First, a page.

What of the claim that the NASM aircraft participated in the making of the two Dawn Patrol films? Four original Nieuport 28s were acquired by Garland Lincoln, a war-time U.S. Air Service instructor and movie stunt pilot, for the 1930 production of Dawn Patrol. The airplanes did not fly in the film, they were only run up and taxied. Some have argued that the NASM aircraft is one of these four. At best, this can only be said of the fuselage. Several famous photographs from the production show a line-up of the four Nieuports. All four Dawn Patrol Nieuports had their wings shortened by several feet. This is quite clear in the photographs. The NASM airplane has full-span wings, at least proving that the NASM wing set was not part of any of the Dawn Patrol aircraft. The fuselage of the Nieuport is probably from one of the four Garland Lincoln airplanes used in the film. The next phase of the story points in that direction.
At this point, the trail of the NASM Nieuport begins to emerge, faintly. Garland Lincoln sold his entire stable of airplanes, including the four original Nieuports, to Paramount Pictures in 1938. In 1941, Paramount sold the lot to United Air Services, a firm owned by movie stunt pilot, Paul Mantz, and which in 1946 became Paul Mantz Air Services. None of the Nieuport 28 airplanes that Mantz had acquired was in flying condition. Photographs taken by Don Brady in the mid-1950s at Orange County Airport show these airplanes to be disassembled and derelict. Beyond the four clipped-wing Nieuports first sold by Garland Lincoln to Paramount in 1938, Mantz apparently acquired at least one other set of original Nieuport 28 wings at some time before the parts were photographed by Brady at Orange County in the 1950s.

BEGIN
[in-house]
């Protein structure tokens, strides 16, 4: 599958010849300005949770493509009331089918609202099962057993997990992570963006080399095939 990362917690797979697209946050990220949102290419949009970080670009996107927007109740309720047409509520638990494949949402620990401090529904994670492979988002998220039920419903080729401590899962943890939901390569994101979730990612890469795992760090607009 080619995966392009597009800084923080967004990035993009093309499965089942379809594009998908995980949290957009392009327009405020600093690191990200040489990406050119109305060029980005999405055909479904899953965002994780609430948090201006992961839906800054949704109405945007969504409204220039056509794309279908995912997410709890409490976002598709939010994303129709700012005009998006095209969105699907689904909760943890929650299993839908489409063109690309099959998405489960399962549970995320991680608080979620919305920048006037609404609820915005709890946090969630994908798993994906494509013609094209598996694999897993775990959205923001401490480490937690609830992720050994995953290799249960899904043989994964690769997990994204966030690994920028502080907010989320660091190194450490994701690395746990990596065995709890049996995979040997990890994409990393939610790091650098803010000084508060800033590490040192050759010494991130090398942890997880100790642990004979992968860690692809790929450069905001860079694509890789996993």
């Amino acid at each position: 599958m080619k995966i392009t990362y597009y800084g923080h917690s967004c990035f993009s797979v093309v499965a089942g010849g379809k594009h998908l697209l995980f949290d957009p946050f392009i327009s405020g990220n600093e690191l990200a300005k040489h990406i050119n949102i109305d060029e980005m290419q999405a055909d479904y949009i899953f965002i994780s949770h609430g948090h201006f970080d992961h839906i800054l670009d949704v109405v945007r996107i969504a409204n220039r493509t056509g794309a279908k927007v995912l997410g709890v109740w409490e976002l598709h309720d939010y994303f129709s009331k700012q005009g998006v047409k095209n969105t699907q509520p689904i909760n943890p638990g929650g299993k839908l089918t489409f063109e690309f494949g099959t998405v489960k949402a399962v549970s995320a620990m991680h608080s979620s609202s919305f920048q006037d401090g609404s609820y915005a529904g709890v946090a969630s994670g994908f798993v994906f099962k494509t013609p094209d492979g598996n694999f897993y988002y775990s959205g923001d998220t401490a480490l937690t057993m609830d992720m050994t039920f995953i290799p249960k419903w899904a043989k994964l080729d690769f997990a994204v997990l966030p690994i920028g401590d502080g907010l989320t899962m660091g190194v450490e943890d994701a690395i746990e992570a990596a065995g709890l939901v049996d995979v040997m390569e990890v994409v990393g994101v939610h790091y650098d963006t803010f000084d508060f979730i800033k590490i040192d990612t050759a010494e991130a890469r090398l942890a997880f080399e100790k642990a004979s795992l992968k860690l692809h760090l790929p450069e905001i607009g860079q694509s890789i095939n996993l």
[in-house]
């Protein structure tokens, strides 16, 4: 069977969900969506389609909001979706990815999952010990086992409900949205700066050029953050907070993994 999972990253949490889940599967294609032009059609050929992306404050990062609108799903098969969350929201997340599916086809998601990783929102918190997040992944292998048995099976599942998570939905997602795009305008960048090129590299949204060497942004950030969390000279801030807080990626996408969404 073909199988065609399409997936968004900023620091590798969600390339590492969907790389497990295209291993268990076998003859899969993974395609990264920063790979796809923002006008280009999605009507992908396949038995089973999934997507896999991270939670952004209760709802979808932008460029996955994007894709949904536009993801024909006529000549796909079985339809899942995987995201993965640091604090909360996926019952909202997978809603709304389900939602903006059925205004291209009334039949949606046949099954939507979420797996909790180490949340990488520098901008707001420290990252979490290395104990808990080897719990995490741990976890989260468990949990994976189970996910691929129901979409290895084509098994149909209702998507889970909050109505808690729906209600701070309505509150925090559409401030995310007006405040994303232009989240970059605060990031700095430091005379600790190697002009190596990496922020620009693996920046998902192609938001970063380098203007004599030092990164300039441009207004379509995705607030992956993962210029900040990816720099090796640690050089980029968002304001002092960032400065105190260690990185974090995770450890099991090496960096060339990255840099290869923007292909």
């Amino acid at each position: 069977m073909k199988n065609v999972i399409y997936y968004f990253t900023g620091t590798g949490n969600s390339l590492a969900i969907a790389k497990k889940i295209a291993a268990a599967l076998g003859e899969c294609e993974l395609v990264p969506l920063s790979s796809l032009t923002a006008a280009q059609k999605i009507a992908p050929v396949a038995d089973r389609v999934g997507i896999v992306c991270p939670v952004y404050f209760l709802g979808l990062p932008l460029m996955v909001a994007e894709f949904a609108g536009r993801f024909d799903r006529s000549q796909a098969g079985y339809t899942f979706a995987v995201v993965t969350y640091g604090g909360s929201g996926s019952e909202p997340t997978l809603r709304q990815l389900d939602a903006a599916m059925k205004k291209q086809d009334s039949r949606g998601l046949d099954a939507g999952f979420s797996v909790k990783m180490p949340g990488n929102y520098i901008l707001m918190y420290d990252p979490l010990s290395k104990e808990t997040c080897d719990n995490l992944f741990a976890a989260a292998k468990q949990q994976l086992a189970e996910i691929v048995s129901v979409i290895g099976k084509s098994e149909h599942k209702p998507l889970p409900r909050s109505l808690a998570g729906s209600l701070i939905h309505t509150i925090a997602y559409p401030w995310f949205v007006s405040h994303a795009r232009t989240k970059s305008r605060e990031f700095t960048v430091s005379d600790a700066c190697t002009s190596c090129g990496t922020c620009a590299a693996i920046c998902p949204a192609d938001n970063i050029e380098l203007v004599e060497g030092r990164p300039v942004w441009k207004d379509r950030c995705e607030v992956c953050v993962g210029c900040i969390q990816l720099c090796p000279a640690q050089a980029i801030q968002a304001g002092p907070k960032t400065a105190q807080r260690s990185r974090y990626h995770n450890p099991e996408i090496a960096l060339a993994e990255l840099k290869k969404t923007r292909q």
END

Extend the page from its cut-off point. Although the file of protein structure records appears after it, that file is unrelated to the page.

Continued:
In 1957, Paul Mantz traded one Nieuport 28 to James H. "Cole" Palen of the Old Rhinebeck Aerodrome, Rhinebeck, New York, for a Standard J-1. (Mantz later added approximately $200 to the trade to compensate for the Nieuport 28 being in poorer condition than the Standard J-1.) The fact that Palen's Nieuport, i.e., the NASM airplane, has full-span wings supports the belief that Mantz must have acquired more Nieuport 28 parts beyond the four clipped-wing airplanes that were in the original "Dawn Patrol" movie. Palen apparently selected the "best components" of those stored at Orange County airport to complete one aircraft. Cole Palen died in 1993, and some years earlier his home burned, destroying all his records. To confirm anything regarding his transaction with Mantz is now impossible.
The provenance of the NASM Nieuport 28 from this point on is clear. Palen completed the restoration of the aircraft to flying condition in 1958 and flew it regularly at the Old Rhinebeck Aerodrome, and at other special shows elsewhere, until he retired the airplane in 1972. It was on display at Rhinebeck for several years before being lent to the Intrepid Air/Sea/Space Museum. It was on display there until 1986 when the Nieuport was traded to NASM for an original Nieuport 10 trainer, and transported directly from the Intrepid to the museum.
This brings us back to the original question: What is the history of the NASM Nieuport 28? Based on the foregoing research, the best interpretation is that it is an assemblage of components of various aircraft that were all manufactured at the very end or soon after World War I, which almost certainly means that they were originally Nieuport 28 "type A" rather than standard 28C.1 parts. The components undoubtedly emanated from the seventy-six Nieuport 28s operated by the U.S. Army at numerous installations in the 1920s. Without serial numbers by location for these aircraft, it is impossible to place any of the NASM components at any specific military airfield. The period between disposal by the military and acquisition by Paul Mantz is extremely sketchy. For the most part, it can only be determined what the NASM aircraft is not, rather than what it is (e.g., that it is not one of the twelve Navy aircraft, that its wings are not from any of the four Garland Lincoln Nieuports, etc.).